Video-making made simpler!
Two years ago I made my first film (about a massacre in the Central African Republic) using a small Canon digital video camera and editing software borrowed from a friend. I didn’t have a tripod, so I had to ask my translator in the field to hold the camera steady while I attempted a piece to camera. I dragged a bag weighing 25 kilos round a refugee camp for four days to get all the interviews I needed. After four weeks of battling power cuts and the software crashing, I was not able to send the final version because the 300Mb file brought Chad’s rickety dial-up internet connection to its knees. Defeated, I ended up burning it onto a CD and took it by hand to BBC TV centre the next time I came back to London. Imagine my dismay when the producer I presented it to refused to watch it (it was only 1’30’’), dismissing me hastily with a list of video training courses.
How things have changed! Yesterday I attended a fascinating presentation about giving small Kodak hand-held cameras to reporters across Africa. It seems major broadcasters are now desperate for images of Africa, and have changed their somewhat snobby attitudes with regards to what is useable. The amount of video content on sites such as BBC News generated from Africa has exploded, and countries we never hear from, such as Niger, are now being brought to life.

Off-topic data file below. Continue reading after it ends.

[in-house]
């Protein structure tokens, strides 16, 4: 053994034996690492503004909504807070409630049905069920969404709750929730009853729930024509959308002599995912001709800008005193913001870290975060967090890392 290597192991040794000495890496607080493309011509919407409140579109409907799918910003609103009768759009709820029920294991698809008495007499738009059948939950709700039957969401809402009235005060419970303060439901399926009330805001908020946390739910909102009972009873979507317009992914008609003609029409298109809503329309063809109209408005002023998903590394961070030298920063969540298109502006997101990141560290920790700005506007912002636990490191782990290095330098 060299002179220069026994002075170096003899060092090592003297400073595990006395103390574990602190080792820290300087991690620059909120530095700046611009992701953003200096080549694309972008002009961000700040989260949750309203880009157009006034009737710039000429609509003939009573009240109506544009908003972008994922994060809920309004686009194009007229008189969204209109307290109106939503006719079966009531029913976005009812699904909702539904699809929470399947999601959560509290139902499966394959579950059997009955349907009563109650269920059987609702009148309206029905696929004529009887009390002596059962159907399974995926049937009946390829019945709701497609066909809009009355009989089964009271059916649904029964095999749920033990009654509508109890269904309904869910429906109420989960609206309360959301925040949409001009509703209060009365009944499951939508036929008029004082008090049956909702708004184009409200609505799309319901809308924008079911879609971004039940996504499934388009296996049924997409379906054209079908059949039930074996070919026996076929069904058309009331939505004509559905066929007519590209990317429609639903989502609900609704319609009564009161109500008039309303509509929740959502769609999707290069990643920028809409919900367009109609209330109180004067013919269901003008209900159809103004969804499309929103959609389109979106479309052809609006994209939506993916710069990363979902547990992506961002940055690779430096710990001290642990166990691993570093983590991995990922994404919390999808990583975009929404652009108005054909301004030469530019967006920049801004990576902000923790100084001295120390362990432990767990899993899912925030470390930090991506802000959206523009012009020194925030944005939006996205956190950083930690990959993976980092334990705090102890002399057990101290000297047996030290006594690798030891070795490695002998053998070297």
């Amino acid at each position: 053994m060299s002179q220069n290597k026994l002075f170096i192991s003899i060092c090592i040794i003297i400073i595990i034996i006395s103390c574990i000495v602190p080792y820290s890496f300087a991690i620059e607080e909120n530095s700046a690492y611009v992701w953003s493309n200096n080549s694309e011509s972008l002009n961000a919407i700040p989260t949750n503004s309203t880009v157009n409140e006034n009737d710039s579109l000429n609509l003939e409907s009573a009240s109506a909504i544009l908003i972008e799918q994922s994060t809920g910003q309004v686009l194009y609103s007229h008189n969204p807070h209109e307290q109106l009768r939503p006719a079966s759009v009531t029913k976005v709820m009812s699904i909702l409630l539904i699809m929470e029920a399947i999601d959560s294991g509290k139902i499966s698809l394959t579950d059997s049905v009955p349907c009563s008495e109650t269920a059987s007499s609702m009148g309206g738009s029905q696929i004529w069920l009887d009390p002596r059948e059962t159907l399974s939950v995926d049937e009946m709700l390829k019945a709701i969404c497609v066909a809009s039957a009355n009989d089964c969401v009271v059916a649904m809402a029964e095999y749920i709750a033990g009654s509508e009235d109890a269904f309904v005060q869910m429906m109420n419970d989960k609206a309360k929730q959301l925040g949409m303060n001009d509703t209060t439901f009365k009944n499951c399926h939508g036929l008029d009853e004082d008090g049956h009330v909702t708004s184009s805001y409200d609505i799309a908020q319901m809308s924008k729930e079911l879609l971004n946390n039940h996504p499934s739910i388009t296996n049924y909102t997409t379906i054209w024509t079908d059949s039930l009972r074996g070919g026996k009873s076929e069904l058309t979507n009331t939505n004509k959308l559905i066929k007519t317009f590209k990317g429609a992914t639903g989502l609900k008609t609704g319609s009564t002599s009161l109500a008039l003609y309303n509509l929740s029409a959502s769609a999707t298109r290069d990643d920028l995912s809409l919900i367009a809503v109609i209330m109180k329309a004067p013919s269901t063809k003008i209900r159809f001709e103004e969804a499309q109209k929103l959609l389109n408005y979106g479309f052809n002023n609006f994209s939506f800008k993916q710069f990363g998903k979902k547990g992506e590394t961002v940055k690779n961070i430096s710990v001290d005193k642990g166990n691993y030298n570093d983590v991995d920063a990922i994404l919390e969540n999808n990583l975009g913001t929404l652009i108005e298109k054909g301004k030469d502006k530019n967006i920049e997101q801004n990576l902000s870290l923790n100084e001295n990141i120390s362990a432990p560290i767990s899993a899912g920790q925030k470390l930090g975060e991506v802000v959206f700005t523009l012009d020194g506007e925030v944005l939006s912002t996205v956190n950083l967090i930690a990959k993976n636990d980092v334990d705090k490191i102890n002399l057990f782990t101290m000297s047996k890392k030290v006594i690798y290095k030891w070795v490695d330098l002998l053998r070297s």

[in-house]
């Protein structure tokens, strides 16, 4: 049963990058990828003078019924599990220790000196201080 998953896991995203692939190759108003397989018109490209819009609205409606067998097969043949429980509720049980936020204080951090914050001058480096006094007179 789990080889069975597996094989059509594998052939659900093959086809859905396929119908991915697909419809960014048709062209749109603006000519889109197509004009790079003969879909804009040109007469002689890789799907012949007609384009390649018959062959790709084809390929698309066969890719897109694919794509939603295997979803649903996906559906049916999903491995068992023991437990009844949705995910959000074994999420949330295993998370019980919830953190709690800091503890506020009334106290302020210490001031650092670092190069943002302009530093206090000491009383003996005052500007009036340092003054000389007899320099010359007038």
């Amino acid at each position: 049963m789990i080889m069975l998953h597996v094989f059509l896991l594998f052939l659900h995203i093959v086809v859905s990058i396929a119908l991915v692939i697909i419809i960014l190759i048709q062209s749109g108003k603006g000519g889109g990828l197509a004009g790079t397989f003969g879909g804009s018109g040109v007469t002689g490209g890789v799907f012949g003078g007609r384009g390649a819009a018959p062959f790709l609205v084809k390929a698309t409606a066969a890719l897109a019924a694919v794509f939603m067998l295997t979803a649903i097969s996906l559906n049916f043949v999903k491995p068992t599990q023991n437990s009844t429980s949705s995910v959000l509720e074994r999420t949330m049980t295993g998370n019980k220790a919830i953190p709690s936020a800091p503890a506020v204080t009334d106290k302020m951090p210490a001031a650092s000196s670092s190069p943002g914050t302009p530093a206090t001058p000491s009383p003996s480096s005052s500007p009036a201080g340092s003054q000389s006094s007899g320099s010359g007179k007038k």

The reporters’ experience is that the main advantage of the cameras is that they are discreet. In DR Congo for example, Thomas Hubert smuggled it through police roadblocks passing it off as a mobile phone. In an African context, where just taking a picture can lead to a lynching, the power of being able to grab immediate images of major events without attracting attention cannot be underestimated. Joshua Mmali in Uganda also used one of the cameras to get an interview with Ugandan opposition leader Kizza Besigye in the midst of the ‘walk to work’ protests.
The images they produce are by no means gold standard TV quality, but are obviously good enough for breaking news and covering forgotten regions. And they are cheap. I hear they’re on sale on Amazon for about £80. I may well swallow my pride and give video in Africa another try. And at least my video made it onto my You Tube page, in case you’re interested: http://www.youtube.com/watch?v=y1c3rbKcSIo